If every lead member of an organization can’t easily list what inclusion goals and benchmarks are, then that’s a sign true inclusion is lacking. Inclusivity done right denotes welcoming and valuing diversity amongst employees and cultivating a culture of communal respect, involvement, connection and engagement — an environment where a wealth of backgrounds and perspectives are appreciated and embraced. This doesn’t happen without some careful planning. The rare exception is a strong inclusive workplace culture that already exists with a substantial track record. Outside this rarity, if leaders assume inclusion will organically develop with hopeful thinking, but without adequate planning and resources, they are setting more than the diverse employees up to fail.

“Diversity in Action” (my favorite name for inclusion) is a catalyst for innovative ideas and efficiency. Inclusion boosts personal growth and morale. The return on investment from inclusion measures can include self-examination, personal growth and job satisfaction; a sense of belonging, empowerment, and mutual respect; a capacity to reach full potential; an encouraging atmosphere to harness ideas and perspectives; a high rate of employee involvement; increased productivity and retention rate, and overall job satisfaction.

Inclusion done right doesn’t have to be costly. It can be folded into company processes and procedures. A little effort has the potential to lead to higher retention rates, happier employees, and a greater bottom line.

Tools for Effective Inclusion Might Include:

  • A well thought out diversity and inclusion mission statement
  • A workplace inclusion plan with exact objectives and benchmarks
  • A transparent task force or working group dedicated to oversight of inclusive measures
  • Employee resource group(s)
  • HR personnel, community manager, or diversity and inclusion specialist to serve as a lead advisor for best inclusion practices; (preferably someone who represents a minority at the organization)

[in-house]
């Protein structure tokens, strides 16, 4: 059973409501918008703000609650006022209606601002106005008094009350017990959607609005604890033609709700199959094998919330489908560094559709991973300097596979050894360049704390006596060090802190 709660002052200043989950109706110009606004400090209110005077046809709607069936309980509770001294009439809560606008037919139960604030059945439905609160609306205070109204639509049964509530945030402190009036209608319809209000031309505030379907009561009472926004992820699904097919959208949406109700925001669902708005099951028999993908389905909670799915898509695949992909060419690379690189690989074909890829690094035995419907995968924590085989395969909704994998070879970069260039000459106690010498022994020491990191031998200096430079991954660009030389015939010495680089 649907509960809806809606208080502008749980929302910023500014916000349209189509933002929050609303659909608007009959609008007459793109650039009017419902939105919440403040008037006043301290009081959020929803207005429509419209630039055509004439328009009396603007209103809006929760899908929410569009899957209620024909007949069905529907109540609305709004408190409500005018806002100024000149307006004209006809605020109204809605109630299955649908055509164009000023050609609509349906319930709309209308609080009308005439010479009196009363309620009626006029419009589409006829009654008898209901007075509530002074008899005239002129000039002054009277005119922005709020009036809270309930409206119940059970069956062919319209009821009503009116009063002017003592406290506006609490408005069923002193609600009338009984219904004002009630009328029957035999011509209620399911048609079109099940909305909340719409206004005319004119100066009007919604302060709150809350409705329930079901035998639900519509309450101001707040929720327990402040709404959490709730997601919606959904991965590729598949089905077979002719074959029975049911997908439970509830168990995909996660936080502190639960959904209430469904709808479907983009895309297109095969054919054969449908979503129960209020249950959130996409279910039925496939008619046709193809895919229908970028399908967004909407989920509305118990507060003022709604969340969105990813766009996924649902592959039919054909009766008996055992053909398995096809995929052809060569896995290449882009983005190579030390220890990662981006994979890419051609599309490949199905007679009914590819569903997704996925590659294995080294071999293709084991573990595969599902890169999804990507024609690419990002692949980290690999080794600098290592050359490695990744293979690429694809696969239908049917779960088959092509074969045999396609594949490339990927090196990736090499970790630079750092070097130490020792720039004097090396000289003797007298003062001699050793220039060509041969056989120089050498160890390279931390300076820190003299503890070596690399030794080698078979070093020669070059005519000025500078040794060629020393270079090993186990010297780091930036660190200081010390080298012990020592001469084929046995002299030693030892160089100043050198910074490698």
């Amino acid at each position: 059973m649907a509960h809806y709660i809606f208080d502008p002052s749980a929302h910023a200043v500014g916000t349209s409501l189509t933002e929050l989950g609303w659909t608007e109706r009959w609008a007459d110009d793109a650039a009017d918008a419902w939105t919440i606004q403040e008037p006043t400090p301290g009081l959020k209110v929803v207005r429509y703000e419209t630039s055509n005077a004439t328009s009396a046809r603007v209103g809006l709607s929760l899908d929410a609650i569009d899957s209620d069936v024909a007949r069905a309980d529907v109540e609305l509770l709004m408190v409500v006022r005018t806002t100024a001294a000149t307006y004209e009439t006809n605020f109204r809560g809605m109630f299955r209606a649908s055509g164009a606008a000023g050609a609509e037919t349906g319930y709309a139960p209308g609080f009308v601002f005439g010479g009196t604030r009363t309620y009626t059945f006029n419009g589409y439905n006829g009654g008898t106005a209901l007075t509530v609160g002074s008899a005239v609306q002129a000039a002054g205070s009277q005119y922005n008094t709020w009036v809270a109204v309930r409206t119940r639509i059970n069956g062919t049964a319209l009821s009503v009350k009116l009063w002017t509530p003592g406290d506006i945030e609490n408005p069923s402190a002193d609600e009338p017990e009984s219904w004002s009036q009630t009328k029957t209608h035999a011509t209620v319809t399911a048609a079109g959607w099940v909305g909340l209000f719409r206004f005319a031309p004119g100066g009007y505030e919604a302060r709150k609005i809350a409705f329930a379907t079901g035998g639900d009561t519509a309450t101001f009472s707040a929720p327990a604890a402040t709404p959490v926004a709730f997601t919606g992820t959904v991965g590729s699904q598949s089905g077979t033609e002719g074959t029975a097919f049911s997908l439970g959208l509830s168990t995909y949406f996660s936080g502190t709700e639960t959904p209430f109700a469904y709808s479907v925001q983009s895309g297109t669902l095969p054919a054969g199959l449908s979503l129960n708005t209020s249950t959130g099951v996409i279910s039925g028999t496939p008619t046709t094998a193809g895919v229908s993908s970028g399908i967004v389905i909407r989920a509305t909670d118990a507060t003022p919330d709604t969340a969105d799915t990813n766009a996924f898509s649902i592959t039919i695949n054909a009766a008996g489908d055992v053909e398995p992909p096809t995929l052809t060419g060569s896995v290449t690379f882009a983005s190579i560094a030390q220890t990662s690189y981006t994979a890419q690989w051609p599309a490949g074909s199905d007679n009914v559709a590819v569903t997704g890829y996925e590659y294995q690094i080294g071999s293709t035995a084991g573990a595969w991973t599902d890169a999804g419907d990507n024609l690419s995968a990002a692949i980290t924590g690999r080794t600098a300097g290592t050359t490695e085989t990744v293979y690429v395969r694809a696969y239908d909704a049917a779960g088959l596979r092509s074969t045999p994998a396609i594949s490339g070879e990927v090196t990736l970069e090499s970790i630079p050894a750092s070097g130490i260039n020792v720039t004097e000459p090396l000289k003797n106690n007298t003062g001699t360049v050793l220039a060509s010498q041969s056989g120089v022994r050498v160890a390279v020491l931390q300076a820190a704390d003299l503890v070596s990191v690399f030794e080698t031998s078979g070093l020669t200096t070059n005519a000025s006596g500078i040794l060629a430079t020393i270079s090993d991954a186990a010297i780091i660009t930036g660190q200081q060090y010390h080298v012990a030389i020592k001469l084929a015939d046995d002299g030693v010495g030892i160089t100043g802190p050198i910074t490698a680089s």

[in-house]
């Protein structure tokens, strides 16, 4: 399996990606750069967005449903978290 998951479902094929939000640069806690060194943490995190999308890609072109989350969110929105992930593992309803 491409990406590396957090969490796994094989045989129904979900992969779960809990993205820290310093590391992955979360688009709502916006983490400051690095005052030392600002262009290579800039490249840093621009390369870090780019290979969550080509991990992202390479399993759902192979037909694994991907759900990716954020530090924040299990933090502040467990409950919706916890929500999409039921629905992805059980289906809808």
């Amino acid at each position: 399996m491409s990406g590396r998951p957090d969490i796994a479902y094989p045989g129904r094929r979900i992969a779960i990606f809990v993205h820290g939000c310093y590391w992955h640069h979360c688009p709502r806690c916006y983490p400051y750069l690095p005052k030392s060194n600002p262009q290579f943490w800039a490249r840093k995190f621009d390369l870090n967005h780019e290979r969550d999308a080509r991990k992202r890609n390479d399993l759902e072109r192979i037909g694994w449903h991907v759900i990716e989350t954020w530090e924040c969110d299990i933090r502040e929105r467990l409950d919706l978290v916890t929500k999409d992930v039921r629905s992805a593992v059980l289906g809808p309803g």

• A leadership group representative of the organization’s minority members, e.g., having an autistic on the leadership team of a company when a company has an autistic hiring initiative
  • Ample and equal opportunity for the minority being targeted in hiring initiatives to advance in pay and receive equal benefits
  • Community gatherings to solicit ongoing feedback from all employees
  • Communication channels and structures that keep ideas and feedback moving and flowing
  • Confident top leaders who are willing to allocate tasks and trust others to be key decision makers and thought leaders
  • Procedures and processes that reflect universal inclusion for all workers
  • Procedures and processes to ensure employees with specific workplace needs are supported long after initial hiring and onboarding
  • Clear understanding of how to support employees requiring workplace adjustments (e.g., Job Accommodation Plan, peer support)
  • Outside support agencies, such as JAN: The Job Accommodation Network

In closing, where diversity can be thought of as the quantity, such as the human capital and recruitment numbers, inclusion can be thought of as the quality, such as the valued employees and productive working environment. The diversity side is about numbers, like how to recruit diverse talent and how to highlight differences amongst workers. Under inclusion, we move away from the numbers and address action, essentially: the who.

Inclusion is about seeing the “numbers” as unique individuals with needs. It’s about acknowledging the who. It’s moving beyond data and walking in the shoes of employees. It’s utilizing empathy and imagination, and then providing the needed resources. True inclusion done right examines how to make the workplace a quality place for every person, and figures out ways to do that. It moves beyond recruiting diverse talent, into how to keep and support and motivate that talent.

Getty photo by Monkey Business Images.

Originally published: August 10, 2020